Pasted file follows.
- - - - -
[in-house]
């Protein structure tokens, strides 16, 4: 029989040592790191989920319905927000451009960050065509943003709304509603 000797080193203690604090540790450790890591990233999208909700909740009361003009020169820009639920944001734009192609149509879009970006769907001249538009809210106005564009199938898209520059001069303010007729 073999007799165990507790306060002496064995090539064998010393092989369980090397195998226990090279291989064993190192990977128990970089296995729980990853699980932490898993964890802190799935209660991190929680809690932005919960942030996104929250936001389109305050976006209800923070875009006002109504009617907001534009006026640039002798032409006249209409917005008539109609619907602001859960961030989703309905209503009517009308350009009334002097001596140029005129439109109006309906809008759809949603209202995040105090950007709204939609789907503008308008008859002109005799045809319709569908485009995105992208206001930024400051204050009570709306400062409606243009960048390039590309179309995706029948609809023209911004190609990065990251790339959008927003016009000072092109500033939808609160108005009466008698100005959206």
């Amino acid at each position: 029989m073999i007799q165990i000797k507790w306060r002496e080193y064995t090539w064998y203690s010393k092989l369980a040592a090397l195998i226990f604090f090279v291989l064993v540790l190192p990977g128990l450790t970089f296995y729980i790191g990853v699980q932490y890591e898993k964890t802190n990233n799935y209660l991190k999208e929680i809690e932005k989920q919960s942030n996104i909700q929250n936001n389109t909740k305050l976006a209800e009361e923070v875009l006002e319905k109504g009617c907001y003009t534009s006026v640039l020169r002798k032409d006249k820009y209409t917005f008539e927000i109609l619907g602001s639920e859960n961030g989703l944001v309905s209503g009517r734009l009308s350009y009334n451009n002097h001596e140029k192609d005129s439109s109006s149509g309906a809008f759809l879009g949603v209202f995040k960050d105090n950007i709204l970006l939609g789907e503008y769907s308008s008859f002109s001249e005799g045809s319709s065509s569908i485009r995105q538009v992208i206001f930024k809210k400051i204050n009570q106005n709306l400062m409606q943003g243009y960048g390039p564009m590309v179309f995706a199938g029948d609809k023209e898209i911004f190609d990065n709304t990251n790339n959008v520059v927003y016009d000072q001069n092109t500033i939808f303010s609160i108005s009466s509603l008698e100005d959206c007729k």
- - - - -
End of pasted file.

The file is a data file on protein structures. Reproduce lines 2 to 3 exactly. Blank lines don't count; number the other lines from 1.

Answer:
């Protein structure tokens, strides 16, 4: 029989040592790191989920319905927000451009960050065509943003709304509603 000797080193203690604090540790450790890591990233999208909700909740009361003009020169820009639920944001734009192609149509879009970006769907001249538009809210106005564009199938898209520059001069303010007729 073999007799165990507790306060002496064995090539064998010393092989369980090397195998226990090279291989064993190192990977128990970089296995729980990853699980932490898993964890802190799935209660991190929680809690932005919960942030996104929250936001389109305050976006209800923070875009006002109504009617907001534009006026640039002798032409006249209409917005008539109609619907602001859960961030989703309905209503009517009308350009009334002097001596140029005129439109109006309906809008759809949603209202995040105090950007709204939609789907503008308008008859002109005799045809319709569908485009995105992208206001930024400051204050009570709306400062409606243009960048390039590309179309995706029948609809023209911004190609990065990251790339959008927003016009000072092109500033939808609160108005009466008698100005959206």
């Amino acid at each position: 029989m073999i007799q165990i000797k507790w306060r002496e080193y064995t090539w064998y203690s010393k092989l369980a040592a090397l195998i226990f604090f090279v291989l064993v540790l190192p990977g128990l450790t970089f296995y729980i790191g990853v699980q932490y890591e898993k964890t802190n990233n799935y209660l991190k999208e929680i809690e932005k989920q919960s942030n996104i909700q929250n936001n389109t909740k305050l976006a209800e009361e923070v875009l006002e319905k109504g009617c907001y003009t534009s006026v640039l020169r002798k032409d006249k820009y209409t917005f008539e927000i109609l619907g602001s639920e859960n961030g989703l944001v309905s209503g009517r734009l009308s350009y009334n451009n002097h001596e140029k192609d005129s439109s109006s149509g309906a809008f759809l879009g949603v209202f995040k960050d105090n950007i709204l970006l939609g789907e503008y769907s308008s008859f002109s001249e005799g045809s319709s065509s569908i485009r995105q538009v992208i206001f930024k809210k400051i204050n009570q106005n709306l400062m409606q943003g243009y960048g390039p564009m590309v179309f995706a199938g029948d609809k023209e898209i911004f190609d990065n709304t990251n790339n959008v520059v927003y016009d000072q001069n092109t500033i939808f303010s609160i108005s009466s509603l008698e100005d959206c007729k």